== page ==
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Dynamic Hydrological Modeling Using ArcView GIS
by Joep C. Luijten, GIS Specialist and Systems Modeler

Editor's Note: The International Center for Tropical Agriculture (CIAT) in Cali, Colombia, is a nonprofit, nongovernment research organization dedicated to alleviating poverty and preserving natural resources in developing countries. CIAT has been using GIS to map poverty and identify links between poverty and land use. This article describes a spatial analysis tool CIAT built for performing hydrological modeling.
    Water shortages and the degradation of water supplies threaten the food security and health of people in many parts of the world. This is particularly true in developing countries that are experiencing rapid population growth but have limited means to manage water resources. Steeply sloping regions of some Latin American countries where small-scale farming is the predominant production activity and source of food are examples of these threatened areas.hydromodeling CIAT cooperates with community-level organizations to improve water resources management in hillside areas. Currently, research efforts are focused on the Tascalapa watershed, which covers 12,160 hectares in central Honduras and the 3,250-hectacre Cabuyal watershed in southwest Colombia.
    In both these watersheds, streams are the primary source of water to satisfy domestic, industrial, and agricultural needs. Decreasing water availability caused by the lack of local government regulation, inadequate resource management strategies, and nearly unregulated use of stream water has caused concern. Local stakeholders are generally not very aware of the interdependencies between land and water resources, the impact of using these resources, or any upstream-downstream connections.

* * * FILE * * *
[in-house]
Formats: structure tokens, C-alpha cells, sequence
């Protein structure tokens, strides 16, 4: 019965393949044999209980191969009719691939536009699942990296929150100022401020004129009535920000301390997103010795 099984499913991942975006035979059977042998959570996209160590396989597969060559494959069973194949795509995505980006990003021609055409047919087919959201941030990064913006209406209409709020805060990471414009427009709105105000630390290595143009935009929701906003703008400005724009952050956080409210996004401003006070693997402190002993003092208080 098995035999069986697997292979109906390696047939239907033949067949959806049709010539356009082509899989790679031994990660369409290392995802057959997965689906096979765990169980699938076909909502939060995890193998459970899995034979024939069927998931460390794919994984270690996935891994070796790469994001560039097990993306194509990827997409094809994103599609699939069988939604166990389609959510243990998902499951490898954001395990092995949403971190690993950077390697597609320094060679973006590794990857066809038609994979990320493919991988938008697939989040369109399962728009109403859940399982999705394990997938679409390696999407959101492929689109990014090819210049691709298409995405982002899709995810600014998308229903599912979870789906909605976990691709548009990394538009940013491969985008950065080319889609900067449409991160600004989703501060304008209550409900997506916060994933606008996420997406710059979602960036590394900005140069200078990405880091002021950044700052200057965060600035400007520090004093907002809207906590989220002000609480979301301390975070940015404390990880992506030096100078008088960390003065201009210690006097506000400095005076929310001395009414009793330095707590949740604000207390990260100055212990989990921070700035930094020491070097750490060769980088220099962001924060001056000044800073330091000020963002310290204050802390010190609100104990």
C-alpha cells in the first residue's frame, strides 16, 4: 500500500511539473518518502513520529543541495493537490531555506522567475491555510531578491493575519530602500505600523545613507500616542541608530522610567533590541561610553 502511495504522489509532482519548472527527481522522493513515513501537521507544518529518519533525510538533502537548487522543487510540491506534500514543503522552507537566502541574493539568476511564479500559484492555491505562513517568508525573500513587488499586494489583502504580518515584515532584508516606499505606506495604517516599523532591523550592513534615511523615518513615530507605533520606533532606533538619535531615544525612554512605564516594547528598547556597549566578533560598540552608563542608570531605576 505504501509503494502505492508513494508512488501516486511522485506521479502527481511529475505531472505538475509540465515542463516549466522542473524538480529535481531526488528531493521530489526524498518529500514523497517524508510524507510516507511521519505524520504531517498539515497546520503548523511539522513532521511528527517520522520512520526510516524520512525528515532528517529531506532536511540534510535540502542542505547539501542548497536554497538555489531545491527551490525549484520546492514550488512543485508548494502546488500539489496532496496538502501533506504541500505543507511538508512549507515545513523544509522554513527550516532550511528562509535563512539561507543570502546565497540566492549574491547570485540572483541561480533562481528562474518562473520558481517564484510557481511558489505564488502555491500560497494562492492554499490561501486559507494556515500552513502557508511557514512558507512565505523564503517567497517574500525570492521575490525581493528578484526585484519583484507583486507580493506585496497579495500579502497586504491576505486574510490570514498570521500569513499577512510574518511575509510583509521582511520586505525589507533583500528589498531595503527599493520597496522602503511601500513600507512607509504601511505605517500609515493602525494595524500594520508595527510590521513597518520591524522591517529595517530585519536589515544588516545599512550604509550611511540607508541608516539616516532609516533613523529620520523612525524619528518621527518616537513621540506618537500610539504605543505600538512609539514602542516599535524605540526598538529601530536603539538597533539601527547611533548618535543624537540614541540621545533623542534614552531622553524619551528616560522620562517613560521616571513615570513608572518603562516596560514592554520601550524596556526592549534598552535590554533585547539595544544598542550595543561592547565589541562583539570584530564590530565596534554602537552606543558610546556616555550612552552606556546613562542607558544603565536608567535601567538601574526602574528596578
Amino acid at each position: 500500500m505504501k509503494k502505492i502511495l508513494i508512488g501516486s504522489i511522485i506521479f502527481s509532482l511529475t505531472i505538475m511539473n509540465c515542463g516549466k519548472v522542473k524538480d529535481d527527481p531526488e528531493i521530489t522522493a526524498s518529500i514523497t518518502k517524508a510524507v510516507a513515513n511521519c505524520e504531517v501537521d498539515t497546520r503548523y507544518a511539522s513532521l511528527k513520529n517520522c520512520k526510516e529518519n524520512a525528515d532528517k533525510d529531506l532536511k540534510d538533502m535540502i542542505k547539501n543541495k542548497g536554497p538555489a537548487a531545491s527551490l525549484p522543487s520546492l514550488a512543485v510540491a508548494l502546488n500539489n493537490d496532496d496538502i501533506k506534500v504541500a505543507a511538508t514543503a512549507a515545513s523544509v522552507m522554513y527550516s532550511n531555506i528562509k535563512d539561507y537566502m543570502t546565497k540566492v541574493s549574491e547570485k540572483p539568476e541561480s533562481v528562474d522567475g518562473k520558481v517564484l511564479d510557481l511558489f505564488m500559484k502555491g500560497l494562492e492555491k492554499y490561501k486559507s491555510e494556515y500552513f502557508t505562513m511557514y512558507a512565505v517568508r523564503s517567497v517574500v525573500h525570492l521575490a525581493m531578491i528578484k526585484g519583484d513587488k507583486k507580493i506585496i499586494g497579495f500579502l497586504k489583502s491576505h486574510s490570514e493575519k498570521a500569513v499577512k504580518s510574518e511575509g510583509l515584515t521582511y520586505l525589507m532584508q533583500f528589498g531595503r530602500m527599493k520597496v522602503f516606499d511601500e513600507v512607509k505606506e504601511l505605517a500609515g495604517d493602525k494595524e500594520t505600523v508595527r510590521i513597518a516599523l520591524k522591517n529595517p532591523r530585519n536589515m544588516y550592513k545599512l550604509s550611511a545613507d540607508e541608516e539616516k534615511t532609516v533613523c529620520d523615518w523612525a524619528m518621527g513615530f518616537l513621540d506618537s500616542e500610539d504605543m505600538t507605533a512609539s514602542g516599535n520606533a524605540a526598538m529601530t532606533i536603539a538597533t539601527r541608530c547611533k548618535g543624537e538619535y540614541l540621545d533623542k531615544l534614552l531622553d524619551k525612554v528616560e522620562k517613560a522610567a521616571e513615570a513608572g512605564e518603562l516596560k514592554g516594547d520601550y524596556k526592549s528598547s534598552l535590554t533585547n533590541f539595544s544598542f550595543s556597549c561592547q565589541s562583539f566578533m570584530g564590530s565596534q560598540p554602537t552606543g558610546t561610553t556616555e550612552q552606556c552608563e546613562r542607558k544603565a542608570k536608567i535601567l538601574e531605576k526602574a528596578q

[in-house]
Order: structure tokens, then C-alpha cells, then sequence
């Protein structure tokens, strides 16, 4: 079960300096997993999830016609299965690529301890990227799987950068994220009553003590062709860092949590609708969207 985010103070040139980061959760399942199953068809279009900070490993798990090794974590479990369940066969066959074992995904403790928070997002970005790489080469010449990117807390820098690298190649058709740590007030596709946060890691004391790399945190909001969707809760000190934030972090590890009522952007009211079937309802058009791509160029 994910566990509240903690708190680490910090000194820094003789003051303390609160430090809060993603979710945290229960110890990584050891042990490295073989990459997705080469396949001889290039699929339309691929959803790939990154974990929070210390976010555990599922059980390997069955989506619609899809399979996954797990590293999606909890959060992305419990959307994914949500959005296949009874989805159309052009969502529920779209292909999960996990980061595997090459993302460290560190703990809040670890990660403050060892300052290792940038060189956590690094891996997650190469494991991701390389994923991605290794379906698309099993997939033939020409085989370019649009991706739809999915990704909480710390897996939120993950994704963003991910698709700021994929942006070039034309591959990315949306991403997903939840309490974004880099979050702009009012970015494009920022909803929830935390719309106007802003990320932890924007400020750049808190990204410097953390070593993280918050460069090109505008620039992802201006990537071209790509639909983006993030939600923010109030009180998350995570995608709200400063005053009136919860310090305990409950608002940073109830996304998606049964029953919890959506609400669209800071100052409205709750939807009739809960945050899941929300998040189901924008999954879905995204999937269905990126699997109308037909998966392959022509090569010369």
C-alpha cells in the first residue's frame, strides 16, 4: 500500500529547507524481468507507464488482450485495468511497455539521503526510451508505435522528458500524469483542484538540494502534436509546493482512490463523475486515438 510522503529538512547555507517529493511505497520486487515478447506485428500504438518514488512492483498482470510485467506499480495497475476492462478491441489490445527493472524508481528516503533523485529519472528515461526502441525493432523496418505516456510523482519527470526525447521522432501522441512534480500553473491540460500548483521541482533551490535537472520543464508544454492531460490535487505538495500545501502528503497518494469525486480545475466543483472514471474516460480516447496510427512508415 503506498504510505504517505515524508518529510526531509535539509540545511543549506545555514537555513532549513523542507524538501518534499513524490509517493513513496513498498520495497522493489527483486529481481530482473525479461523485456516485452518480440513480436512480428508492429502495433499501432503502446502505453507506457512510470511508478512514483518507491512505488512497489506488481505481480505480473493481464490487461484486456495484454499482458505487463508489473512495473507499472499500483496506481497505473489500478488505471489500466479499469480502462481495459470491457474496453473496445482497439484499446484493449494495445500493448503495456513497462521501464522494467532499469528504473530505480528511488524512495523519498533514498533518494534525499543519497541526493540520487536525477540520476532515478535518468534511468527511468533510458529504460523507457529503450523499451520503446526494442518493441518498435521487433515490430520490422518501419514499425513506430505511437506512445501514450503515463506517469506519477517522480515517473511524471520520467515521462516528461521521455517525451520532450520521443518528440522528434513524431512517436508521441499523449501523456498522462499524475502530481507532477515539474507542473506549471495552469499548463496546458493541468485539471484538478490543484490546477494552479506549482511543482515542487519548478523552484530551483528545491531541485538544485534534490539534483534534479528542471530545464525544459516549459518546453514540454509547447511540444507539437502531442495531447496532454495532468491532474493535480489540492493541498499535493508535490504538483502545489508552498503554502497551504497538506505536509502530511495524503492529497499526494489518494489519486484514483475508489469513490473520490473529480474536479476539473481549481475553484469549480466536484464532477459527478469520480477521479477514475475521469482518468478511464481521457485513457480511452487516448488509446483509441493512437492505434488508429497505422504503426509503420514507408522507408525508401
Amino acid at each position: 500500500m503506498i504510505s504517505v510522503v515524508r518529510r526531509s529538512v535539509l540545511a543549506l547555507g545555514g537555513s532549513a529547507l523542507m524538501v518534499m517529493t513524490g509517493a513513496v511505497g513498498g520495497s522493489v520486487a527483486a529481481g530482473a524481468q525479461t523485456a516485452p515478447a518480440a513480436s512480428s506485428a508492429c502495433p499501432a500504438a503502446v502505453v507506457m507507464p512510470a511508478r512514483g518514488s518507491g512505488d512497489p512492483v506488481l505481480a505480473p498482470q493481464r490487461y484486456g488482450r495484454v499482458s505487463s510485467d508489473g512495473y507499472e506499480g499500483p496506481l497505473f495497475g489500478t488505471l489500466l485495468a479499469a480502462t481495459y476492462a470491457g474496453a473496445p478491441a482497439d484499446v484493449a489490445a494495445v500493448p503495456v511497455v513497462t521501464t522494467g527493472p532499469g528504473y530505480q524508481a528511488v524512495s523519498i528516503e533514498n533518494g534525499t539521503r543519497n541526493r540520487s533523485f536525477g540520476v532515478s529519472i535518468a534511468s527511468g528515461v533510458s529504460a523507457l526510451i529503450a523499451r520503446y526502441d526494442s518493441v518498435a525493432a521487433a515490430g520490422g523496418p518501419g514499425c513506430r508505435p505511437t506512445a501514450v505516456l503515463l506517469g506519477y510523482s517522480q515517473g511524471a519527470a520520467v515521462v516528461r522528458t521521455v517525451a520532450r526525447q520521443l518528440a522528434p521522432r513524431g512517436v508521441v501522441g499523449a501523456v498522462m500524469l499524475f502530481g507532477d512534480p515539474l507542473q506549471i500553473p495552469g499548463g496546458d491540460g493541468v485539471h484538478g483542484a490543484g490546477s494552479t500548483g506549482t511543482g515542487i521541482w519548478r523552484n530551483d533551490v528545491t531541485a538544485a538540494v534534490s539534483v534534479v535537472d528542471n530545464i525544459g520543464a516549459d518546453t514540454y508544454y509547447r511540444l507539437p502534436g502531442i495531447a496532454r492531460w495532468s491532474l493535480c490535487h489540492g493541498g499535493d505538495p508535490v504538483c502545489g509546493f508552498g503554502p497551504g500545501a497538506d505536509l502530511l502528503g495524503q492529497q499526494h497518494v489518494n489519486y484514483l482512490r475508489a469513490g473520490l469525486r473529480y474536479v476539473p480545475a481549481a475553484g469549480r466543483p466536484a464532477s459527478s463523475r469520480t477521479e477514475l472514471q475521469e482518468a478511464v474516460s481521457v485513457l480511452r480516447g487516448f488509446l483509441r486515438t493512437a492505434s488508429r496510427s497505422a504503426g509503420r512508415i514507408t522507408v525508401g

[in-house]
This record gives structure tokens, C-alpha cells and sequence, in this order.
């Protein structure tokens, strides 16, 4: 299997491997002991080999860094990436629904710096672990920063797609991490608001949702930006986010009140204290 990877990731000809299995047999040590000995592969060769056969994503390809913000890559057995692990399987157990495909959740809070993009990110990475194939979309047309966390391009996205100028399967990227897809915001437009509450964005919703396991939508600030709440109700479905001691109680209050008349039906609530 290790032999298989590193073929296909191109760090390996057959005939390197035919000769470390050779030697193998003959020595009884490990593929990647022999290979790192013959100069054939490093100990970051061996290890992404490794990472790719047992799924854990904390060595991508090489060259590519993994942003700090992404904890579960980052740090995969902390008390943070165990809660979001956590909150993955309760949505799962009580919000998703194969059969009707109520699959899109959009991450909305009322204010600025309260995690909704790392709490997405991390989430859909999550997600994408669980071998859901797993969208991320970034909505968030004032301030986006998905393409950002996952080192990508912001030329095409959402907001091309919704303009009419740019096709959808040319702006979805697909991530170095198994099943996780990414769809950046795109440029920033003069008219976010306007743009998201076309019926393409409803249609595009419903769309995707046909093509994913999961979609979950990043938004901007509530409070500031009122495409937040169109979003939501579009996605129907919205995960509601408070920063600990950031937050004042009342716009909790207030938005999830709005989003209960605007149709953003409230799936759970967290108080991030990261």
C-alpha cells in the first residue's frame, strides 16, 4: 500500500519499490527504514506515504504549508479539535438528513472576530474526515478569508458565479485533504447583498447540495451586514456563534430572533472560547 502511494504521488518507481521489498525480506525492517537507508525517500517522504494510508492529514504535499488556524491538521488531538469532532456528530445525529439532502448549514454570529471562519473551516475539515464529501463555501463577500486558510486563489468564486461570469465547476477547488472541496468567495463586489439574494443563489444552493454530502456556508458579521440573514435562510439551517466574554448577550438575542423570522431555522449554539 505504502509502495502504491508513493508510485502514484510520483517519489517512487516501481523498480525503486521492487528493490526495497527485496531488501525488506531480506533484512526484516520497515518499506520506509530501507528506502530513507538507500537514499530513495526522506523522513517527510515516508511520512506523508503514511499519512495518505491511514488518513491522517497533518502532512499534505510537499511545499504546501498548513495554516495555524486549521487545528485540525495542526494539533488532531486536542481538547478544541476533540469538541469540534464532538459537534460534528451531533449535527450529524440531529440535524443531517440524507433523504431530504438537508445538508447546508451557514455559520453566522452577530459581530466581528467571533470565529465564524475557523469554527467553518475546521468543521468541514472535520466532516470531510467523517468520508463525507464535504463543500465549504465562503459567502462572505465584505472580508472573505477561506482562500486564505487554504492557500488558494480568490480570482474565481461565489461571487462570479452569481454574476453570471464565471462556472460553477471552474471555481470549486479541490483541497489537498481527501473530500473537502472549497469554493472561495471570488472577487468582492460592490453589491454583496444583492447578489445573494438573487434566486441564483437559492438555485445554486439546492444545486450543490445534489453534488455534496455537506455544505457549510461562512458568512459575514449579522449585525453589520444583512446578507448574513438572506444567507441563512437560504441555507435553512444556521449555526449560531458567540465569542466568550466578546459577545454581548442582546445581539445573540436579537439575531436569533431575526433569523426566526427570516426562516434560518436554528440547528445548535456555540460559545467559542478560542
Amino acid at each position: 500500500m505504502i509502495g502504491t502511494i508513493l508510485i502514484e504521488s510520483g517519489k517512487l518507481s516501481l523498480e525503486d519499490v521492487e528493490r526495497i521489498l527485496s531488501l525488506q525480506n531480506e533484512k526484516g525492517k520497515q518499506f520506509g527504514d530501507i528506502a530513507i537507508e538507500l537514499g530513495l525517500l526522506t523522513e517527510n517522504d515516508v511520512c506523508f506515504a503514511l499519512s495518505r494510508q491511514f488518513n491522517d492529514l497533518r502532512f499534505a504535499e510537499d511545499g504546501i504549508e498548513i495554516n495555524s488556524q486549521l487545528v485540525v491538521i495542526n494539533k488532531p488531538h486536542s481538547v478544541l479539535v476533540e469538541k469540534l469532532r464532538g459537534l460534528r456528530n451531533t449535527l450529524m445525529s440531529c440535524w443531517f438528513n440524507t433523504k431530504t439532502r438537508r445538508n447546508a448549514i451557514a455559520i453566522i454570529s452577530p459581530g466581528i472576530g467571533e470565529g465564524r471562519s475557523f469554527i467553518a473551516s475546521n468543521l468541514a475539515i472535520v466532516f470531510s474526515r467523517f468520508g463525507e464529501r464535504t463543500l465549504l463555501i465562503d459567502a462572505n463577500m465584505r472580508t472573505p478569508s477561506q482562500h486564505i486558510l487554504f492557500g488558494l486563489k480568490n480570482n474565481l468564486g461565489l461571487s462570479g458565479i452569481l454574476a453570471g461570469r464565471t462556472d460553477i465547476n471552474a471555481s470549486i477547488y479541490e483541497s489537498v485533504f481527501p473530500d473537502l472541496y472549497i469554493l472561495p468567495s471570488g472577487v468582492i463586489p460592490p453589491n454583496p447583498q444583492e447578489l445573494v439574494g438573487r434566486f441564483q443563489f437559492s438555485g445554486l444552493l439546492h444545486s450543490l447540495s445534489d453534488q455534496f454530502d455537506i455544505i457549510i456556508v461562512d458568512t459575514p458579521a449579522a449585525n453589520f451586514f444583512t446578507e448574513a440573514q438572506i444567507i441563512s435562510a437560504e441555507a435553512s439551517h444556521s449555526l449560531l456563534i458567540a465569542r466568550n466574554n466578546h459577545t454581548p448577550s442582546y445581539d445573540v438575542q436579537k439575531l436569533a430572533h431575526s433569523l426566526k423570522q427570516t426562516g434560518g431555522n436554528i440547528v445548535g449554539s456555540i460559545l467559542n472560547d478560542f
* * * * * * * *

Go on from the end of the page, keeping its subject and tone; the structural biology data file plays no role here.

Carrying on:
Quantitative information on these landscapes is essential for improving local-level decision making and guiding local rural development and water management. CIAT developed the Spatial Water Budget Model (SWBM), a spatial analysis tool that builds on the hydrological modeling capabilities in ArcView Spatial Analyst to supply this information.

Using GIS to Hydrological Models
    Over the past decade, numerous interfaces have been developed between ArcView GIS and ArcInfo and various hydrological models such as Simulator for Water Resources in Rural Basins (SWRRB), Environmental Policy Integrated Climate (EPIC), Groundwater Loading Effects of Agricultural Management Systems (GLEAMS), TR20, HEC-1, and HEC-2. In each case, GIS is used for preprocessing and postprocessing of data. ArcView Spatial Analyst provides excellent capabilities for computing and visualizing the static hydrological properties of landscapes such as flow direction, flow accumulation, and flow length for data that does not incorporate a time factor. SWBM, a truly dynamic simulation model entirely written in Avenue, demonstrates that ArcView Spatial Analyst can be effectively used for complex spatial-temporal modeling.

Spatial Water Budget Model
    SWBM is a continuous, distributed-parameter, watershed-scale model that simulates water supply and demand on a daily basis. SWBM measures water as it flows through the watershed and can simulate the effects of water use and flow control by dams. Land unit water balance, water flow to streams, stream water flow balance, water storage in dams, and water use from streams and dams are all processes that can be simulated on a daily basis by SWBM.